04 January 2010

E-book Industry Gets E-diotic

Learning nothing from the decade-long series of missteps by the music industry, publishers want to repeat that history in all its stupidity:

Digital piracy, long confined to music and movies, is spreading to books. And as electronic reading devices such as Amazon's Kindle, the Sony Reader, Barnes & Noble's Nook, smartphones and Apple's much-anticipated "tablet" boost demand for e-books, experts say the problem may only get worse.

Gosh, the sky is falling.

"Textbooks are frequently pirated, but so are many other categories," said Ed McCoyd, director of digital policy at AAP. "We see piracy of professional content, such as medical books and technical guides; we see a lot of general fiction and non-fiction. So it really runs the gamut."

Er, you don't think that might be because the students are being price-gouged by academic publishers that know they have a captive audience?

And how's this for a solution?

Some publishers may try to minimize theft by delaying releases of e-books for several weeks after physical copies go on sale. Simon & Schuster recently did just that with Stephen King's novel, "Under the Dome," although the publisher says the decision was made to prevent cheaper e-versions from cannibalizing hardcover sales.

In other words, they are *forcing* people who might pay for a digital edition to turn to unauthorised copies: smart move.

And it seems old JK doesn't get it either:

Some authors have even gone as far as to shrug off e-book technology altogether. J.K Rowling has thus far refused to make any of her Harry Potter books available digitally because of piracy fears and a desire to see readers experience her books in print.

Well, I'm a big fan of analogue books too - indeed, I firmly believe it is how publishers will survive. But I wonder if JK has ever considered the point that reading digital versions is rather less pleasant than snuggling down with a physical book, and so once you've got people interested in the content - through digital versions - they might then go out and buy a dead tree version?

But no, instead we are going to get all the inane reasoning that we heard from the music publishers, all the stupid attempts to "lock down" texts, and the same flourishing of publishers despite all that.

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Martin Budden said...

Not all publishers are idiotic. O'Reilly
deserves honourable mention for its no-nonsense policy:

"When you buy an ebooks thru oreilly.com you get lifetime access to the book, and whenever possible we provide it to you in four, DRM-free file formats — PDF, .epub, Kindle-compatible .mobi, and Android .apk ebook — that you can use on the devices of your choice. Our ebook files are fully searchable, and you can cut-and-paste and print them. We also alert you when we've updated the files with corrections and additions."

zotz said...

I personally have long maintained that all dead-tree book need to come with a digital version either on cd in the back or via a download.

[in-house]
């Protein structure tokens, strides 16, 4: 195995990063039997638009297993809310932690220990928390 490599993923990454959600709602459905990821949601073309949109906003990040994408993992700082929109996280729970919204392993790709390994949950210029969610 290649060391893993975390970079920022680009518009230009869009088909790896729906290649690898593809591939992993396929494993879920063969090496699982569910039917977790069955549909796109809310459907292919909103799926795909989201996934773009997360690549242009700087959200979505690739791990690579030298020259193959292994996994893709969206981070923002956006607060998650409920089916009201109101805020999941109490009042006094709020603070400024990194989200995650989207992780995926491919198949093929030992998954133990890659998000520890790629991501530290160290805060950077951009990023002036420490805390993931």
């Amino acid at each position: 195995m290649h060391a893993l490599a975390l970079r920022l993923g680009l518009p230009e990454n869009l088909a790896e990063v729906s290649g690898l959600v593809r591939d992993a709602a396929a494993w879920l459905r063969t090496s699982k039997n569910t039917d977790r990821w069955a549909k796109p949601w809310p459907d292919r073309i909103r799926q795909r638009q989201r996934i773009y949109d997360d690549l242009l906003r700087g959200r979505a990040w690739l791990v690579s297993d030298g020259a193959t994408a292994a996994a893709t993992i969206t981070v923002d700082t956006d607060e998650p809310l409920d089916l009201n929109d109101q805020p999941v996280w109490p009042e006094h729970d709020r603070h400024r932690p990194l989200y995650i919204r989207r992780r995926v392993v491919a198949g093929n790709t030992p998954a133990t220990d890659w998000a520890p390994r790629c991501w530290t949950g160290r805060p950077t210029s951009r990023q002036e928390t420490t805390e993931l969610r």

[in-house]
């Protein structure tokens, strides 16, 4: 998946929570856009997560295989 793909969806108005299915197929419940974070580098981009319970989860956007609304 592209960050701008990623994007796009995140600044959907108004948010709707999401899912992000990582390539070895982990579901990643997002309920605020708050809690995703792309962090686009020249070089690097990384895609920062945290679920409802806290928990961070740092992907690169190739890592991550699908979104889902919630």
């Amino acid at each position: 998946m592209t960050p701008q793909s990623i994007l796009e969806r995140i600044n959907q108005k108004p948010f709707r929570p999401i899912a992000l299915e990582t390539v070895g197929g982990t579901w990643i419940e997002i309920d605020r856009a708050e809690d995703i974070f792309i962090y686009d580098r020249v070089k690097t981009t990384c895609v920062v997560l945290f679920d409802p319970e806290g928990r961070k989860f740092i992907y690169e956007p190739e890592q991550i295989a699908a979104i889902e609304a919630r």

The dead-tree book is for reading, the digital is for searching and research.

all the best,

Free Music Push

Arne Babenhauserheide said...

We'll likely see "piracy" skyrocket, once they put in ever more restrictions.

After all, text is small and there's not a single filesharing network out there which can't (technically) handle all of the texts which get released every month.

Even better/worse: The encrypted and anonymous networks out there always had problems with really large files. Now the content industry wants to begin hunting down people who share small files which work perfectly well in the almost untraceable anonymous networks. I can almost hear them suffer...

But maybe they learned a little bit from the past and won't go repeating the "we shut down Napster - gosh, they went partly decentral. We mostly shut down edonkey - gosh they went less traceable (BitTorrent). We shut down Bearshare to kill the flourishing Gnutella - gosh they went to the free software LimeWire."

That circle can go on for quite some time, and the tech for the next step of filesharers who want to share small files is already in place: freenet and i2p (for example with i2phex for searching). It just isn't used that widely, yet, because people don't feel the need to switch up.

And text files don't even carry the risk of containing vira...

Somehow I think that this glaring error can't really be overlooked, but hell - what do they say about human stupidity? ...

PV said...

I saw a great potential solution in Slashdot's comments on this article: it involves serial publishing online to get people to buy the books. I detail it in my blog: http://dasublogbyprashanth.blogspot.com/2010/01/2010-january-3-national-security-and.html
a Linux Mint user since 2009 May 1

Unknown said...

Nothing ever changes.

Glyn Moody said...

@Martin: fair point - but there are bound to be exceptions...

Glyn Moody said...

@zotz: yes, agree absolutely: best of both worlds

Glyn Moody said...

@Arne: yes, that's a good point about file size - it's the only thing that's saved the film industry from the music industry's fate *so far*....

Glyn Moody said...

@PV: as you point out, this is actually an old idea. It's good in principle, but I think it may be harder to realise than it looks..